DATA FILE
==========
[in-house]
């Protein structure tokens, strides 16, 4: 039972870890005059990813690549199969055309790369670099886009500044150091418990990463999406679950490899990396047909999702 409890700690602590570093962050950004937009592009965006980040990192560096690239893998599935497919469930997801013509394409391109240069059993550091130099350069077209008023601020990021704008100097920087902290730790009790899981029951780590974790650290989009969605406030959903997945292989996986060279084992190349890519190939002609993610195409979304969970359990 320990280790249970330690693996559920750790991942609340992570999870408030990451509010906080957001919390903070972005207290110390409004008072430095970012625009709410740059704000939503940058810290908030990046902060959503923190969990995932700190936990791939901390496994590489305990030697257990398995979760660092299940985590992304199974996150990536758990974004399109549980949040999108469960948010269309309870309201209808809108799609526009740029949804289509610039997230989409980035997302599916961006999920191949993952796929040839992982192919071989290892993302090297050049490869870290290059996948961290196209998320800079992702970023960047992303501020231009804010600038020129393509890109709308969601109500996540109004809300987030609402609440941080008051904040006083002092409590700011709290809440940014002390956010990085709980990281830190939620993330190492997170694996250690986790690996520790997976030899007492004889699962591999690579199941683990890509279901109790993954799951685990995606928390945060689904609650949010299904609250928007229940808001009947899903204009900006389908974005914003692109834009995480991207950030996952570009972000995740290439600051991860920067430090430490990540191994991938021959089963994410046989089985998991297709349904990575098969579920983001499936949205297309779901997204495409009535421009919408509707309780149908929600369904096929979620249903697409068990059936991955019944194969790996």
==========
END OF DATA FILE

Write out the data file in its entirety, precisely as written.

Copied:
[in-house]
């Protein structure tokens, strides 16, 4: 039972870890005059990813690549199969055309790369670099886009500044150091418990990463999406679950490899990396047909999702 409890700690602590570093962050950004937009592009965006980040990192560096690239893998599935497919469930997801013509394409391109240069059993550091130099350069077209008023601020990021704008100097920087902290730790009790899981029951780590974790650290989009969605406030959903997945292989996986060279084992190349890519190939002609993610195409979304969970359990 320990280790249970330690693996559920750790991942609340992570999870408030990451509010906080957001919390903070972005207290110390409004008072430095970012625009709410740059704000939503940058810290908030990046902060959503923190969990995932700190936990791939901390496994590489305990030697257990398995979760660092299940985590992304199974996150990536758990974004399109549980949040999108469960948010269309309870309201209808809108799609526009740029949804289509610039997230989409980035997302599916961006999920191949993952796929040839992982192919071989290892993302090297050049490869870290290059996948961290196209998320800079992702970023960047992303501020231009804010600038020129393509890109709308969601109500996540109004809300987030609402609440941080008051904040006083002092409590700011709290809440940014002390956010990085709980990281830190939620993330190492997170694996250690986790690996520790997976030899007492004889699962591999690579199941683990890509279901109790993954799951685990995606928390945060689904609650949010299904609250928007229940808001009947899903204009900006389908974005914003692109834009995480991207950030996952570009972000995740290439600051991860920067430090430490990540191994991938021959089963994410046989089985998991297709349904990575098969579920983001499936949205297309779901997204495409009535421009919408509707309780149908929600369904096929979620249903697409068990059936991955019944194969790996």